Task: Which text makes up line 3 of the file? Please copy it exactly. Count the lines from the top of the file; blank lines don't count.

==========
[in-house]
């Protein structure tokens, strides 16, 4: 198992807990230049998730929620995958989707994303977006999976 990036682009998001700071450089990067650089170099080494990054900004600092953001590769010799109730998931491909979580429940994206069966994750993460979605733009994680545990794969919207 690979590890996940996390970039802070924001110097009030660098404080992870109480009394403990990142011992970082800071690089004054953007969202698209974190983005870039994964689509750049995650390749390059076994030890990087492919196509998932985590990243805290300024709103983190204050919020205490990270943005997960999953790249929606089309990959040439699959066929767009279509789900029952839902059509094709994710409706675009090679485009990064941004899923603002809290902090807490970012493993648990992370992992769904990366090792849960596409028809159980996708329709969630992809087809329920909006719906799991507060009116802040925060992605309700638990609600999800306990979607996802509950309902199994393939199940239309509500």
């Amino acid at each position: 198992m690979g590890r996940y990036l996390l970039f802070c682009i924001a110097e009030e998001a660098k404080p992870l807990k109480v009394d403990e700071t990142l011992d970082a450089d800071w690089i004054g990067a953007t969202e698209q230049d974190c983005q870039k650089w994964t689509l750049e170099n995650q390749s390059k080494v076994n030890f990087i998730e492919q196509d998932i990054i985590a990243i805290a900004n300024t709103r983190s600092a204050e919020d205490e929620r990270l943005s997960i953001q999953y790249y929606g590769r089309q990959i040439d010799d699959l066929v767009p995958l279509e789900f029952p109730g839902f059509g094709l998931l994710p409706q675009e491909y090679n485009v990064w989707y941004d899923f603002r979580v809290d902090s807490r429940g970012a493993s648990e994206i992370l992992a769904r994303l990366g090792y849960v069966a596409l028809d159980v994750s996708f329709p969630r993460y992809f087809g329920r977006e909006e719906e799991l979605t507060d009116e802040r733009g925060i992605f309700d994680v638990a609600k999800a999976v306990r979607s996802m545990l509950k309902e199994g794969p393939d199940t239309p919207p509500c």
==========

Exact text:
């Amino acid at each position: 198992m690979g590890r996940y990036l996390l970039f802070c682009i924001a110097e009030e998001a660098k404080p992870l807990k109480v009394d403990e700071t990142l011992d970082a450089d800071w690089i004054g990067a953007t969202e698209q230049d974190c983005q870039k650089w994964t689509l750049e170099n995650q390749s390059k080494v076994n030890f990087i998730e492919q196509d998932i990054i985590a990243i805290a900004n300024t709103r983190s600092a204050e919020d205490e929620r990270l943005s997960i953001q999953y790249y929606g590769r089309q990959i040439d010799d699959l066929v767009p995958l279509e789900f029952p109730g839902f059509g094709l998931l994710p409706q675009e491909y090679n485009v990064w989707y941004d899923f603002r979580v809290d902090s807490r429940g970012a493993s648990e994206i992370l992992a769904r994303l990366g090792y849960v069966a596409l028809d159980v994750s996708f329709p969630r993460y992809f087809g329920r977006e909006e719906e799991l979605t507060d009116e802040r733009g925060i992605f309700d994680v638990a609600k999800a999976v306990r979607s996802m545990l509950k309902e199994g794969p393939d199940t239309p919207p509500c």